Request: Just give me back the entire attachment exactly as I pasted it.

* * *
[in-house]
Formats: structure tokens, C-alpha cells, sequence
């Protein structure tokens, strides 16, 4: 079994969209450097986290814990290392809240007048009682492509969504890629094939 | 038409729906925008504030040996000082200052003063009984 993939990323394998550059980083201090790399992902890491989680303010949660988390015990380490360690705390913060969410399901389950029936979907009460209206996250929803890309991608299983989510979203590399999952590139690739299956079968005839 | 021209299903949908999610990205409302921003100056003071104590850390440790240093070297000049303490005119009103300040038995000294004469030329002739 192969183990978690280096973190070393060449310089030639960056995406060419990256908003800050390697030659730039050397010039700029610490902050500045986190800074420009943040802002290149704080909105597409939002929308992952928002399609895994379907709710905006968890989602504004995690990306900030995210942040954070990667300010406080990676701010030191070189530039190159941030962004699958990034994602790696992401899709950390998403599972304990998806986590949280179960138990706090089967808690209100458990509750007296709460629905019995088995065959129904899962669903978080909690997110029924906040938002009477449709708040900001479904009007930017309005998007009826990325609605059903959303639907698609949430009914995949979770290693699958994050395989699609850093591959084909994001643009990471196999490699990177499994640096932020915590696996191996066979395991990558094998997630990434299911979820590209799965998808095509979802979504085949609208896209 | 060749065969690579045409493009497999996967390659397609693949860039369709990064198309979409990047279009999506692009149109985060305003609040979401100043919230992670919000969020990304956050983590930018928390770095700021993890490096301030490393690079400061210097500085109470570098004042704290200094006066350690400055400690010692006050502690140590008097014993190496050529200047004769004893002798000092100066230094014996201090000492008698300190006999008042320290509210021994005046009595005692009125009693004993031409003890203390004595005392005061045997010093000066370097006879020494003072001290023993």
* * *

[in-house]
Formats: structure tokens, C-alpha cells, sequence
């Protein structure tokens, strides 16, 4: 079994969209450097986290814990290392809240007048009682492509969504890629094939 | 038409729906925008504030040996000082200052003063009984 993939990323394998550059980083201090790399992902890491989680303010949660988390015990380490360690705390913060969410399901389950029936979907009460209206996250929803890309991608299983989510979203590399999952590139690739299956079968005839 | 021209299903949908999610990205409302921003100056003071104590850390440790240093070297000049303490005119009103300040038995000294004469030329002739 192969183990978690280096973190070393060449310089030639960056995406060419990256908003800050390697030659730039050397010039700029610490902050500045986190800074420009943040802002290149704080909105597409939002929308992952928002399609895994379907709710905006968890989602504004995690990306900030995210942040954070990667300010406080990676701010030191070189530039190159941030962004699958990034994602790696992401899709950390998403599972304990998806986590949280179960138990706090089967808690209100458990509750007296709460629905019995088995065959129904899962669903978080909690997110029924906040938002009477449709708040900001479904009007930017309005998007009826990325609605059903959303639907698609949430009914995949979770290693699958994050395989699609850093591959084909994001643009990471196999490699990177499994640096932020915590696996191996066979395991990558094998997630990434299911979820590209799965998808095509979802979504085949609208896209 | 060749065969690579045409493009497999996967390659397609693949860039369709990064198309979409990047279009999506692009149109985060305003609040979401100043919230992670919000969020990304956050983590930018928390770095700021993890490096301030490393690079400061210097500085109470570098004042704290200094006066350690400055400690010692006050502690140590008097014993190496050529200047004769004893002798000092100066230094014996201090000492008698300190006999008042320290509210021994005046009595005692009125009693004993031409003890203390004595005392005061045997010093000066370097006879020494003072001290023993």